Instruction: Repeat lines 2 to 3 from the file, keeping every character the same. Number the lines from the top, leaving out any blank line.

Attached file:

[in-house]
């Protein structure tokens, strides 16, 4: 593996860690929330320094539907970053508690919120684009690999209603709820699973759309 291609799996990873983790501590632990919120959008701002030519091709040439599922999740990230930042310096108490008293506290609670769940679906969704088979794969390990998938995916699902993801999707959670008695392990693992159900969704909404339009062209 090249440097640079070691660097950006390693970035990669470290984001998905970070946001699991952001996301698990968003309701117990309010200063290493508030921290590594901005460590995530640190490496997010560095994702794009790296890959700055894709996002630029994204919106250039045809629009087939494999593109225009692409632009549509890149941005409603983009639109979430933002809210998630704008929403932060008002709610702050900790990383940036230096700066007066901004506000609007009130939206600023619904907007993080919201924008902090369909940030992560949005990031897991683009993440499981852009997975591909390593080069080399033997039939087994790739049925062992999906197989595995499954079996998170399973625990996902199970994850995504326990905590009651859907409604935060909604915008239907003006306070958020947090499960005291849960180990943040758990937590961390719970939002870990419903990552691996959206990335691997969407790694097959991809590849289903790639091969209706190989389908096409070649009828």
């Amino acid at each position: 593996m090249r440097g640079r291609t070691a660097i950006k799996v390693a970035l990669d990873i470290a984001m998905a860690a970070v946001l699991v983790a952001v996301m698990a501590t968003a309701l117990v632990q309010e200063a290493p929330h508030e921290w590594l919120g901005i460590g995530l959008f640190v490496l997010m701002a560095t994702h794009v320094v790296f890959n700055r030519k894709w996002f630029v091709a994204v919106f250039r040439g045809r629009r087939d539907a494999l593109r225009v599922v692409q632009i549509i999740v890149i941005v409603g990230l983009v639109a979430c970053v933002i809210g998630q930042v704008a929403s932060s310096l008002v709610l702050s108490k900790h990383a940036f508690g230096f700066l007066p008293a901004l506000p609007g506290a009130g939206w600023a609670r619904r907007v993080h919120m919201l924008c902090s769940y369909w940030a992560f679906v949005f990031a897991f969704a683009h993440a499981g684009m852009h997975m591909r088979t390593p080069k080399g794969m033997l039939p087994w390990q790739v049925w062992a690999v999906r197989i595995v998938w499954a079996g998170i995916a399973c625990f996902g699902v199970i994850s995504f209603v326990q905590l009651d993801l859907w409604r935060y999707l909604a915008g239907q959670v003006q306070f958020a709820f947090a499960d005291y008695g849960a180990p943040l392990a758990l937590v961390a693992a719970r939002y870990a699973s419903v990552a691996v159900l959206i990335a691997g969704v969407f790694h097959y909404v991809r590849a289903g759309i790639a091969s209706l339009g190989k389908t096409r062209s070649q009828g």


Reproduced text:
């Protein structure tokens, strides 16, 4: 593996860690929330320094539907970053508690919120684009690999209603709820699973759309 291609799996990873983790501590632990919120959008701002030519091709040439599922999740990230930042310096108490008293506290609670769940679906969704088979794969390990998938995916699902993801999707959670008695392990693992159900969704909404339009062209 090249440097640079070691660097950006390693970035990669470290984001998905970070946001699991952001996301698990968003309701117990309010200063290493508030921290590594901005460590995530640190490496997010560095994702794009790296890959700055894709996002630029994204919106250039045809629009087939494999593109225009692409632009549509890149941005409603983009639109979430933002809210998630704008929403932060008002709610702050900790990383940036230096700066007066901004506000609007009130939206600023619904907007993080919201924008902090369909940030992560949005990031897991683009993440499981852009997975591909390593080069080399033997039939087994790739049925062992999906197989595995499954079996998170399973625990996902199970994850995504326990905590009651859907409604935060909604915008239907003006306070958020947090499960005291849960180990943040758990937590961390719970939002870990419903990552691996959206990335691997969407790694097959991809590849289903790639091969209706190989389908096409070649009828």
């Amino acid at each position: 593996m090249r440097g640079r291609t070691a660097i950006k799996v390693a970035l990669d990873i470290a984001m998905a860690a970070v946001l699991v983790a952001v996301m698990a501590t968003a309701l117990v632990q309010e200063a290493p929330h508030e921290w590594l919120g901005i460590g995530l959008f640190v490496l997010m701002a560095t994702h794009v320094v790296f890959n700055r030519k894709w996002f630029v091709a994204v919106f250039r040439g045809r629009r087939d539907a494999l593109r225009v599922v692409q632009i549509i999740v890149i941005v409603g990230l983009v639109a979430c970053v933002i809210g998630q930042v704008a929403s932060s310096l008002v709610l702050s108490k900790h990383a940036f508690g230096f700066l007066p008293a901004l506000p609007g506290a009130g939206w600023a609670r619904r907007v993080h919120m919201l924008c902090s769940y369909w940030a992560f679906v949005f990031a897991f969704a683009h993440a499981g684009m852009h997975m591909r088979t390593p080069k080399g794969m033997l039939p087994w390990q790739v049925w062992a690999v999906r197989i595995v998938w499954a079996g998170i995916a399973c625990f996902g699902v199970i994850s995504f209603v326990q905590l009651d993801l859907w409604r935060y999707l909604a915008g239907q959670v003006q306070f958020a709820f947090a499960d005291y008695g849960a180990p943040l392990a758990l937590v961390a693992a719970r939002y870990a699973s419903v990552a691996v159900l959206i990335a691997g969704v969407f790694h097959y909404v991809r590849a289903g759309i790639a091969s209706l339009g190989k389908t096409r062209s070649q009828g």